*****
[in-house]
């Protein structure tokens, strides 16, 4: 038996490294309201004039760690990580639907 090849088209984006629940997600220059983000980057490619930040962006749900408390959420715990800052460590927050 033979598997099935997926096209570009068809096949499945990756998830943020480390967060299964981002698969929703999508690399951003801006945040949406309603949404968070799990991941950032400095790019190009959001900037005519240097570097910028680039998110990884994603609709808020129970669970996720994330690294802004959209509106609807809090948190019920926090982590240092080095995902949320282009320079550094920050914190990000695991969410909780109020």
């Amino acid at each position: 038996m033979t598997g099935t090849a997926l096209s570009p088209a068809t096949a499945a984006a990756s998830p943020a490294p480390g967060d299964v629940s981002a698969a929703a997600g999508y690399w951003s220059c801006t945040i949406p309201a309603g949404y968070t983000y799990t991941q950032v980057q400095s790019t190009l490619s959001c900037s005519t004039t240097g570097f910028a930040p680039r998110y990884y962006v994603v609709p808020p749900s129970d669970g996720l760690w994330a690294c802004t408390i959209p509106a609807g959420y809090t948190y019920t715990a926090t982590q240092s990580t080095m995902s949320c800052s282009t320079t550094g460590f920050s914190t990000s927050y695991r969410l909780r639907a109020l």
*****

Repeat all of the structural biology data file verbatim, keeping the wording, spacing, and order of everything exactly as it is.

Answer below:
[in-house]
């Protein structure tokens, strides 16, 4: 038996490294309201004039760690990580639907 090849088209984006629940997600220059983000980057490619930040962006749900408390959420715990800052460590927050 033979598997099935997926096209570009068809096949499945990756998830943020480390967060299964981002698969929703999508690399951003801006945040949406309603949404968070799990991941950032400095790019190009959001900037005519240097570097910028680039998110990884994603609709808020129970669970996720994330690294802004959209509106609807809090948190019920926090982590240092080095995902949320282009320079550094920050914190990000695991969410909780109020």
């Amino acid at each position: 038996m033979t598997g099935t090849a997926l096209s570009p088209a068809t096949a499945a984006a990756s998830p943020a490294p480390g967060d299964v629940s981002a698969a929703a997600g999508y690399w951003s220059c801006t945040i949406p309201a309603g949404y968070t983000y799990t991941q950032v980057q400095s790019t190009l490619s959001c900037s005519t004039t240097g570097f910028a930040p680039r998110y990884y962006v994603v609709p808020p749900s129970d669970g996720l760690w994330a690294c802004t408390i959209p509106a609807g959420y809090t948190y019920t715990a926090t982590q240092s990580t080095m995902s949320c800052s282009t320079t550094g460590f920050s914190t990000s927050y695991r969410l909780r639907a109020l």